Q: Do you agree with the idea of Gus Dur (the Nahdlatul Ulama leader) that Soeharto should be involved in a national reconciliatory dialog because of his remaining influence?

A: I believe Gus Dur has indeed good reasons to defend his assumption and I appreciate his proposal.

Proreform groups have split into two major camps. Those belonging to the Amien Rais section want to see Soeharto taken to court; the other camp gathering around Gus Dur want to take Soeharto to the reconciliatory table.

I believe that justice must be served; otherwise legal uncertainty would reign. But we must also be aware of the fact that Soeharto cannot simply be taken to court without adequate evidence.

We must be honest with ourselves and acknowledge that there is a political factor (in the Soeharto affair). The question is whether the trial of Soeharto will truly bring the nation peace.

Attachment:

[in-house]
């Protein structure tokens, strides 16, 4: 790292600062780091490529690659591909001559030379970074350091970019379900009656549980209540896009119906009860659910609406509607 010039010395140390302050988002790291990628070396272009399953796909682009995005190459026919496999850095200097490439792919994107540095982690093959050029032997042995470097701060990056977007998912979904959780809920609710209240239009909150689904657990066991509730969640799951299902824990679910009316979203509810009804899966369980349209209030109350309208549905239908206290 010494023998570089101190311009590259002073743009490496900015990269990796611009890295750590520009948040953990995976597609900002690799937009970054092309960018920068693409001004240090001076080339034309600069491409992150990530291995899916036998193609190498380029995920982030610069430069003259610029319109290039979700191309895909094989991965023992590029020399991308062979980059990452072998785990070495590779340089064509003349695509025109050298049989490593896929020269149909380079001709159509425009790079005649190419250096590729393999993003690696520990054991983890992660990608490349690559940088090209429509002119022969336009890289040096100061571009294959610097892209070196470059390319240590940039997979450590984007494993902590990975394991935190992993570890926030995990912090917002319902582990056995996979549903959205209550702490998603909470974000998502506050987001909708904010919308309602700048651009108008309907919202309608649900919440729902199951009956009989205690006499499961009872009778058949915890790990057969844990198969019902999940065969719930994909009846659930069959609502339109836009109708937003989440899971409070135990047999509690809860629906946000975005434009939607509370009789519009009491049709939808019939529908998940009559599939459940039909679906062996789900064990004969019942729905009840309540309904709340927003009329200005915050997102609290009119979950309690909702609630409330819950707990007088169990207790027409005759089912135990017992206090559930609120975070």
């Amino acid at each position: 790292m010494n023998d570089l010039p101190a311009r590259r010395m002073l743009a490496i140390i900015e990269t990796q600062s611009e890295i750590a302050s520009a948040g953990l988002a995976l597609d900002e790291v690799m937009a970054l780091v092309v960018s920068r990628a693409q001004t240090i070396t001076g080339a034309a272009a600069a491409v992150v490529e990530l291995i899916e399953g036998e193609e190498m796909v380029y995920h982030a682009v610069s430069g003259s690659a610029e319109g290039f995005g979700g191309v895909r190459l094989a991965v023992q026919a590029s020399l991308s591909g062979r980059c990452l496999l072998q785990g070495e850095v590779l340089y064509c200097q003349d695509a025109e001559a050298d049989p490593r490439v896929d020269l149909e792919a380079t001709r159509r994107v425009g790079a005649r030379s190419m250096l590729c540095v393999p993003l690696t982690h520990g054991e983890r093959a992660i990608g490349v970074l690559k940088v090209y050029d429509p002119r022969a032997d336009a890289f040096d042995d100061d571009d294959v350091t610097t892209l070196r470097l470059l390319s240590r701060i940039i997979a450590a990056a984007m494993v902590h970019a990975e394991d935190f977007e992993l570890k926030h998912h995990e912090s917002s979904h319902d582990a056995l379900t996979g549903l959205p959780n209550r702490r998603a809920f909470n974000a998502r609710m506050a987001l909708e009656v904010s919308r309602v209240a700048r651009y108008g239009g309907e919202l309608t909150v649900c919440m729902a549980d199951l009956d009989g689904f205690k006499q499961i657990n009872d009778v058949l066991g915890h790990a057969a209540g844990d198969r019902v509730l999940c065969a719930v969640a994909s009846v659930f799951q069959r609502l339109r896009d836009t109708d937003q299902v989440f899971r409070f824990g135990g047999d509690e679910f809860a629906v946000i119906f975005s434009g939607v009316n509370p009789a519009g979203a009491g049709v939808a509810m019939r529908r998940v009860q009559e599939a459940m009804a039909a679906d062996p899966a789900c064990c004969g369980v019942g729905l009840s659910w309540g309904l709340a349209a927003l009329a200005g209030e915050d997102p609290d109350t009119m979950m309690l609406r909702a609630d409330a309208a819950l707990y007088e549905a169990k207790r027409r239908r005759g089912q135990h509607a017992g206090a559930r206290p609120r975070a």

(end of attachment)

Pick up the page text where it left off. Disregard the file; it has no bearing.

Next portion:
Amien Rais proposes that Soeharto relinquishes a certain portion of his wealth to the state as an alternative for indictment. But this would not result in legal certainty either, would it?

The problem is much more complex because Soeharto has thousands of cronies throughout the country. If all of them were to be tried, would that be legal certainty or uncertainty?

Q: Many people hope that the upcoming general election will settle the country's political problem. How much change do you expect?

A: The election is vital, but what's more important is that it has to result in a legitimate government.

Q: Many fear that the election will set the stage for anarchy...

A: I can't predict whether violence will mar the election. It will be more democratic because of the revised electoral law that has been put in place. I am more and more concerned about the advancing rivalry among political parties who might start to employ "money politics".